SAP touts solid first-quarter growth

Business software maker SAP AG sounded a confident note Thursday as it announced net profit for the first quarter of 117 million euros (US$103.6 million), an increase of 109 percent over the figure of 56 million euros in the same period last year.

Earnings per ordinary share for the quarter stood at 0.36 euros, double the 0.18 euro figure announced a year previously, the company said in a statement. Quarterly revenue of 1.5 billion euros was up 29 percent over the 1.2 billion reported in the first quarter of 2000.

SAP said its strategy of focusing on building market share in electronic commerce software is paying off, despite what it called a "challenging" environment. In a conference call with analysts, SAP executives said they are comfortable sticking with their earlier forecasts for yearly results.

Even in the Americas, the worst-performing region for SAP, revenue was up 26 percent over last year's first-quarter figure, to 550 million euros. Europe, the Middle East and Africa, accounting for the lion's share of SAP's sales, showed growth of 31 percent, to 796 million euros. In the Asia-Pacific region, relatively insignificant for SAP, revenue rose 28 percent to 178 million euros.

For the first time, SAP provided details on revenue from selected software applications. MySAP SCM (supply chain management) brought in roughly 103 million euros, while mySAP CRM (customer relationship management) brought in around 67 million euros. In the conference call, Co-Chairman and Chief Executive Officer (CEO) Hasso Plattner said that the majority of SAP's revenues now come from Internet-related products.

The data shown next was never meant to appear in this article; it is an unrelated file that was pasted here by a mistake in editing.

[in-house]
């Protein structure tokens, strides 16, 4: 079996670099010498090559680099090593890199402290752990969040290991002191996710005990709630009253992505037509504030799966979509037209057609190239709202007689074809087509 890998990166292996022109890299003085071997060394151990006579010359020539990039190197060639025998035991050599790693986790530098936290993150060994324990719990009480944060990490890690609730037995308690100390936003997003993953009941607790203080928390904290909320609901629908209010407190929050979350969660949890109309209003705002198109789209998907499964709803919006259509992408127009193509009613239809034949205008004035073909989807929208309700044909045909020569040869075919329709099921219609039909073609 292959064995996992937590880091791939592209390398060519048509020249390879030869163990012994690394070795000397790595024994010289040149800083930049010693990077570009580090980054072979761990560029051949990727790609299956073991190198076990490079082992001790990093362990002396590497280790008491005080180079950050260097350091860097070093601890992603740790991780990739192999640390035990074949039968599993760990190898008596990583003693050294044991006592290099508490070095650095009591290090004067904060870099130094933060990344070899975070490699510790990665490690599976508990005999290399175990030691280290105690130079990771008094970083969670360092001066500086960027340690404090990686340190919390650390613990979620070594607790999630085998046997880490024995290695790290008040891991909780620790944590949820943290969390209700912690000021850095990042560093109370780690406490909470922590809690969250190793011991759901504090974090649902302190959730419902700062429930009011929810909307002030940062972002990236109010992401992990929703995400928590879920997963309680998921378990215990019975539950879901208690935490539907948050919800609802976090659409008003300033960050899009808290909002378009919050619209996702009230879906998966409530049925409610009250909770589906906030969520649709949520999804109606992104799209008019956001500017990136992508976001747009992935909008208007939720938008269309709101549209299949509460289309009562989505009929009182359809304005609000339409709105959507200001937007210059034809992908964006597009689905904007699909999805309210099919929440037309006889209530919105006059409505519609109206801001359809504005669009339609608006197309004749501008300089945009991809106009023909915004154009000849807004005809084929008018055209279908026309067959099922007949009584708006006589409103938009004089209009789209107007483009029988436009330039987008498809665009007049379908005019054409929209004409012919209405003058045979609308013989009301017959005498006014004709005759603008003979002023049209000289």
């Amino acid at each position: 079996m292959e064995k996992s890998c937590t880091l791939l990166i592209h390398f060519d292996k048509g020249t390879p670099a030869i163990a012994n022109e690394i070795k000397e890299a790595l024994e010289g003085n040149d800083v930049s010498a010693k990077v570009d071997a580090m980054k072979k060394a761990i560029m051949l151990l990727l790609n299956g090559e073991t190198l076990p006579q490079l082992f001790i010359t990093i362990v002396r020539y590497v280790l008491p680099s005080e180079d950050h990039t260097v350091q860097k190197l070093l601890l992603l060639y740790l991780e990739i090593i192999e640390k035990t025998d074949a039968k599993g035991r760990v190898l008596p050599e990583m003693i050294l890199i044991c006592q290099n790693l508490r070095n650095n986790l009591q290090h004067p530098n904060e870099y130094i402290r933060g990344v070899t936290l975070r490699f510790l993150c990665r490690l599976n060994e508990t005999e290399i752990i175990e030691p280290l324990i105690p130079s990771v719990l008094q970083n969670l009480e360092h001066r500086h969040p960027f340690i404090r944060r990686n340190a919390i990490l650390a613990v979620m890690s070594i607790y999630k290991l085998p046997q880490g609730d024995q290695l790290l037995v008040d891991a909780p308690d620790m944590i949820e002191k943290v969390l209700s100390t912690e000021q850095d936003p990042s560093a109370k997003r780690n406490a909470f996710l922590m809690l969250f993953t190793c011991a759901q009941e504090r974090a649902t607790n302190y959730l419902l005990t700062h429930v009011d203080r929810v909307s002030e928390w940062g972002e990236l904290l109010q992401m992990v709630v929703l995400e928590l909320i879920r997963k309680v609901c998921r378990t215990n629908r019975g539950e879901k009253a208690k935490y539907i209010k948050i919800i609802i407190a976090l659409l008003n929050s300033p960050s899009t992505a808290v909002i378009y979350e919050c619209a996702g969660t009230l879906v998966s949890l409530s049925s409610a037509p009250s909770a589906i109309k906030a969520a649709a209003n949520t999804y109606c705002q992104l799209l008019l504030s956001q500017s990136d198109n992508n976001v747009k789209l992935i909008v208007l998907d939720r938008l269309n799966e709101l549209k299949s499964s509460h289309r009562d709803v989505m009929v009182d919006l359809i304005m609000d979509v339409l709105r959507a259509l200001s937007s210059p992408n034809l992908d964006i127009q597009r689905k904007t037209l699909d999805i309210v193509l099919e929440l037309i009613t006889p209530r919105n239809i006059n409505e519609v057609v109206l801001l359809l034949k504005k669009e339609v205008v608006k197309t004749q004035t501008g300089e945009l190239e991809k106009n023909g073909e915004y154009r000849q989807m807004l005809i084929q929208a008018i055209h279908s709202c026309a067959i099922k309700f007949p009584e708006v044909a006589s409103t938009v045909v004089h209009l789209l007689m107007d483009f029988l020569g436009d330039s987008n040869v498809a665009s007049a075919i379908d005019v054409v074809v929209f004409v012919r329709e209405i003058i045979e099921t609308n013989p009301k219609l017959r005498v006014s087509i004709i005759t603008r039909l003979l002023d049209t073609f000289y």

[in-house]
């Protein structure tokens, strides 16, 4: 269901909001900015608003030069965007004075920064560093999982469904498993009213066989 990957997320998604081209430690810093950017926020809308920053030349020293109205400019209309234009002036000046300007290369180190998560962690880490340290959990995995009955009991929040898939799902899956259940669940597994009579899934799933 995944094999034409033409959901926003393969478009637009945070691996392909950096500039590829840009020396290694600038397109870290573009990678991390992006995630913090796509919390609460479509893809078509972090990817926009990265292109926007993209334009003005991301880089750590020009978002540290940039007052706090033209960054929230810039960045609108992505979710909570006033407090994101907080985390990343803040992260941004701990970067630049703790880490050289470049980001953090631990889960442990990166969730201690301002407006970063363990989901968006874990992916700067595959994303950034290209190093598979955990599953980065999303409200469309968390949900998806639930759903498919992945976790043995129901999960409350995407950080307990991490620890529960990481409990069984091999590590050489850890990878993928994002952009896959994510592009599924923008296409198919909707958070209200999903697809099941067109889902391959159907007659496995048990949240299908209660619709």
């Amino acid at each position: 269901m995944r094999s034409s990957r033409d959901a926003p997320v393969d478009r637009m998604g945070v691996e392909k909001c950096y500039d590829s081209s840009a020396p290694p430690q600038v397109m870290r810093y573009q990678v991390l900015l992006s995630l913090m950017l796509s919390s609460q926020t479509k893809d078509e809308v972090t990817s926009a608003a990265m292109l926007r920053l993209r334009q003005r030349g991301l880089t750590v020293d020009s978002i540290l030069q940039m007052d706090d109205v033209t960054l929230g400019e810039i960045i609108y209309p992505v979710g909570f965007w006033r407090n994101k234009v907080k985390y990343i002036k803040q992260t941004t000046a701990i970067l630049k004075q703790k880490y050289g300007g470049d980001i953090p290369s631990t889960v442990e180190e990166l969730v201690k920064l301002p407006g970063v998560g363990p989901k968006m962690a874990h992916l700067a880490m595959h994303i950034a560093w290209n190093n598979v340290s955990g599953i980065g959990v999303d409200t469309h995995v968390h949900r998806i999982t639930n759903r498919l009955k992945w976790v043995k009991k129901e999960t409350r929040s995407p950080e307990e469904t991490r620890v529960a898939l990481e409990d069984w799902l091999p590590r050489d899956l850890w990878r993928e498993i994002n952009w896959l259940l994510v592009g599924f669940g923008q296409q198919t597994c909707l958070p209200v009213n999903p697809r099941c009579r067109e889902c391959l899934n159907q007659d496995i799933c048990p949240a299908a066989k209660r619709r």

SAP is optimistic about the near-term future, predicting that revenue growth for the nine months ending Sept. 30 will "slightly exceed" the 23 percent growth rate posted in fiscal year 2000. "If the market goes up again, then we will go up," Plattner said. "We cannot influence the market, but given how the market has gone in the last few months, we are very comfortable we will be sticking to our prognosis."

Plattner did concede that the economic climate is impacting SAP's hiring. The company increased its headcount by 1,000 this quarter, which Plattner said was on the low side. He said the company is waiting for positive indications from the market before it resumes hiring aggressively.

The market welcomed the results, with the company's shares on the Frankfurt exchange (SAP.FRA) posting a gain of 7.73 percent in morning trading, to 161.6 euros. Morgan Stanley Dean Witter upgraded its rating on SAP's stock on Wednesday morning, from "neutral" to "outperform."

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